The Flame in the Flood is not your standard video game, which makes you feel capable and powerful, as if you could take on the world. This game makes you feel powerless and desperate, constantly on the verge of death. The world is indifferent to your struggles, and if you manage to survive it's often by the skin of your teeth. This is the kind of feeling I rarely feel in video games, and it makes The Flame in the Flood: Complete Edition a game that's worth your time, even if the experience is imperfect.
This game takes place in a ruined and flooded world. Civilization has mostly been wiped out, with ruined structures dotting the landscape, towns and cities turned into lakes and rivers, and other humans few and far between. You play as a young woman who stumbles across a dog named Aesop (or Daisy, if you prefer), who brings a radio that carries some signal and a glimmer of hope. This sets you off on your journey down the river, in hopes that you might find something resembling civilization.
There are two main components to the gameplay. The first is rafting down the river, in hopes of reaching your next story objective (or, in an endless game, to get as far as you can). As you go, you'll pass by a number of docks where you can stop your raft, in order to try and get supplies, or maybe find a campfire. Each location is marked with its type, in order to indicate what you're likely to find; it's a good thing, too, because you absolutely will not be able to make it to every stop. You'll have to choose your path down the river carefully, in order to make the stops you want to make; if you get greedy, or indecisive, you'll end up unable to stop anywhere and go on with nothing. You'll also need to watch out for rocks and obstacles, because if your raft takes too much damage, it's game over. What's really annoying is when you take a really wrong turn and end up trapped in a dead end, giving you no choice but to die; I wish this wasn't a possibility.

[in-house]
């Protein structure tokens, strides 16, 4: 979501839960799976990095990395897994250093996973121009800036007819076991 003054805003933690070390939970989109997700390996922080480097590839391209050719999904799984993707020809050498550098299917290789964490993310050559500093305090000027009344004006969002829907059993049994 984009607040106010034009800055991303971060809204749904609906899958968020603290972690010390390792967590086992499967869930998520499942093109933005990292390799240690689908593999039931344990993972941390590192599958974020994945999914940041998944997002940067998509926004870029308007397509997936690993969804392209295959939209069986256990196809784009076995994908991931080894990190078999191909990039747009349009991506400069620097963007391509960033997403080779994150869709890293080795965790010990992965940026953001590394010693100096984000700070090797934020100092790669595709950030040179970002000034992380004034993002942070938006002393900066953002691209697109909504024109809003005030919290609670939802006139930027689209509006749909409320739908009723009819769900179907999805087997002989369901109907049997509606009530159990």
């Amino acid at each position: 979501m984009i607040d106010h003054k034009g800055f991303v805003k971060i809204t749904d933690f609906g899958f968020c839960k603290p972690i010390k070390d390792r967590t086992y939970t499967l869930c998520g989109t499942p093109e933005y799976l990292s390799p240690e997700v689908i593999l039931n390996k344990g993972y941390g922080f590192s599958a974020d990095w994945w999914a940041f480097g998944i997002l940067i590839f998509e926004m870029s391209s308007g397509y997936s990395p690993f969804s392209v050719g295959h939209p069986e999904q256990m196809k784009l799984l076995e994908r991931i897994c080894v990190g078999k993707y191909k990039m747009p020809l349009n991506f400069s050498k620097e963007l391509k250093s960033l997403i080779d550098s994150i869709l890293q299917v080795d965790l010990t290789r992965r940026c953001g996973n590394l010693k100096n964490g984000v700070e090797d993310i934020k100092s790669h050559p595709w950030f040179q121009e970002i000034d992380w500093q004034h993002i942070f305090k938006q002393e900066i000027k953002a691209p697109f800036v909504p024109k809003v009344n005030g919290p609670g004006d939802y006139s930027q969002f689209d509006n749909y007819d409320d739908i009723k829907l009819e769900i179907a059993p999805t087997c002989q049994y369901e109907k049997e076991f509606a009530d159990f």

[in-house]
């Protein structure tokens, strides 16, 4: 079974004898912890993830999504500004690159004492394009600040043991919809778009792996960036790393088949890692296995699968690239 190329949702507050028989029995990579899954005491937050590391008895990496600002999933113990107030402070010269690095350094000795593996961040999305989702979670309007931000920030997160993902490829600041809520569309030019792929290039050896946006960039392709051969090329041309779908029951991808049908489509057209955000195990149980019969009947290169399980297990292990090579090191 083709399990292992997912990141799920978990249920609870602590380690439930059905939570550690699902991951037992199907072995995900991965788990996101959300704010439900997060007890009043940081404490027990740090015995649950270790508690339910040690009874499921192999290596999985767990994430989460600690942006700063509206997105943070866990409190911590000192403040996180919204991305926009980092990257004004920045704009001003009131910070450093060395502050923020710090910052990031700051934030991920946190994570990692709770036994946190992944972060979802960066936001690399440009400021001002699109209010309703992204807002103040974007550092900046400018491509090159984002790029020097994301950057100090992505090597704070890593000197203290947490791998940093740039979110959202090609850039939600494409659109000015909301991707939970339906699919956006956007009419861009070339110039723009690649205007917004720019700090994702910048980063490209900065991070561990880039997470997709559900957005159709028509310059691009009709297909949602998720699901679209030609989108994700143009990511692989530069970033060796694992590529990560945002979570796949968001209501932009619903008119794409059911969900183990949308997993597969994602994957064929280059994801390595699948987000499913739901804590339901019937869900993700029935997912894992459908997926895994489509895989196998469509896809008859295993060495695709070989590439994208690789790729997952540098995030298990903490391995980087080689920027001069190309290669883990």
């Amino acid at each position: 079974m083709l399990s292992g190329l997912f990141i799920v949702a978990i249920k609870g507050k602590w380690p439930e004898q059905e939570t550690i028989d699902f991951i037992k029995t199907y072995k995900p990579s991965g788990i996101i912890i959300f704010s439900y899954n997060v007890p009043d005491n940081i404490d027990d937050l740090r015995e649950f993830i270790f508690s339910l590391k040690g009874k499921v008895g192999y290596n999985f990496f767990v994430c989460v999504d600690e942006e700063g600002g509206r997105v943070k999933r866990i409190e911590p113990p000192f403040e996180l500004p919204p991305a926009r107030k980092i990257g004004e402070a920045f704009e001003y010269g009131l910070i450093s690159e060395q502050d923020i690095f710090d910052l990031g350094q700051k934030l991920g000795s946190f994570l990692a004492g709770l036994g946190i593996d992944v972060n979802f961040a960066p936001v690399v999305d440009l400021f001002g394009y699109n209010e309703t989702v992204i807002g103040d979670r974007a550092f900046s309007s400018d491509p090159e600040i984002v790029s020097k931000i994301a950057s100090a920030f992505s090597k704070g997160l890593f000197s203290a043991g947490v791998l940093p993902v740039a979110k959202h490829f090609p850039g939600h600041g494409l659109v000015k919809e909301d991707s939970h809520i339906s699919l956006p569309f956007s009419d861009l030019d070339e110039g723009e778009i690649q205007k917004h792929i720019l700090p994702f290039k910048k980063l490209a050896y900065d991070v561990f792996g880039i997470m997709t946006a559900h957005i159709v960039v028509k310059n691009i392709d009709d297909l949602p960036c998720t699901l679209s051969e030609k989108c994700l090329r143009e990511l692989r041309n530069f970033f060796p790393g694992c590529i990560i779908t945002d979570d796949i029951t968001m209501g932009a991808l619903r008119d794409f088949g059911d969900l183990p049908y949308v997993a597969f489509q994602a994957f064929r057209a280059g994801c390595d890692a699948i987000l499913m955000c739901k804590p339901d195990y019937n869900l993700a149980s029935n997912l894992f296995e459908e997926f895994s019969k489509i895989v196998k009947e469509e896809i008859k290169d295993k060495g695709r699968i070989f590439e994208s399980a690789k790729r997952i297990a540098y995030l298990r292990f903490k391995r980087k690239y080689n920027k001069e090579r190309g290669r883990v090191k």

Whenever you dock your raft, you'll start exploring the region on foot. You'll need to search every nook and cranny for supplies, or lay down traps in order to catch animals for food and pelts. You can sometimes find structures to safely sleep in, or you can find (or build) a campfire, which will have the same effect while warming you up as well. Campfires also keep wild animals away, which are the biggest danger while you're exploring. Boars, bears and rattlesnakes will mess you up pretty badly, though you'll also have to look out for ant territory. Even worse, wolves tend to come out at night en masse, making any sort of night trips a dangerous proposition.
This game is a wilderness survival roguelike, with a heavy emphasis on survival, because it's not easy. As you make your way down the river, you have to contend with four different gauges that are constantly depleting: Hunger, Thirst, Temperature, and Rest. Hunger and thirst are fixed by food and water, respectively, but if you haven't cooked the food or filtered the water you might end up sick. Your temperature goes down if you don't have warm enough clothes for the weather, or if you end up caught in the rain; if there's no bright sunlight to warm you up, your only hope is a campfire, or resting for a tiny bit of temperature increase. Rest is naturally increased by sleeping, but the longer you rest, the more your hunger and thirst increase.
A major component of survival is crafting. As you gather supplies and wilderness items, you'll have to open up your crafting menu and turn them into other, more useful items. Cat tails become ropes, animals become warmer clothes, and lumber can turn into raft upgrades or repairs. You'll unlock more crafting recipes as you collect the proper ingredients for them, and you'll always be able to tell what more you need in order to craft a certain thing. Most items can be crafted anywhere, while others will require you to trach down a workbench, which isn't always available.
I ended up really liking the crafting system in this game. It's really easy to use, which is good because it's absolutely integral to the game. On top of that, it's really satisfying to craft your way all the way up to something major, like really warm clothes or an upgrade to your raft. Nothing in this game is a bigger relief than finally getting all the pieces together to add something like a water catch to your raft.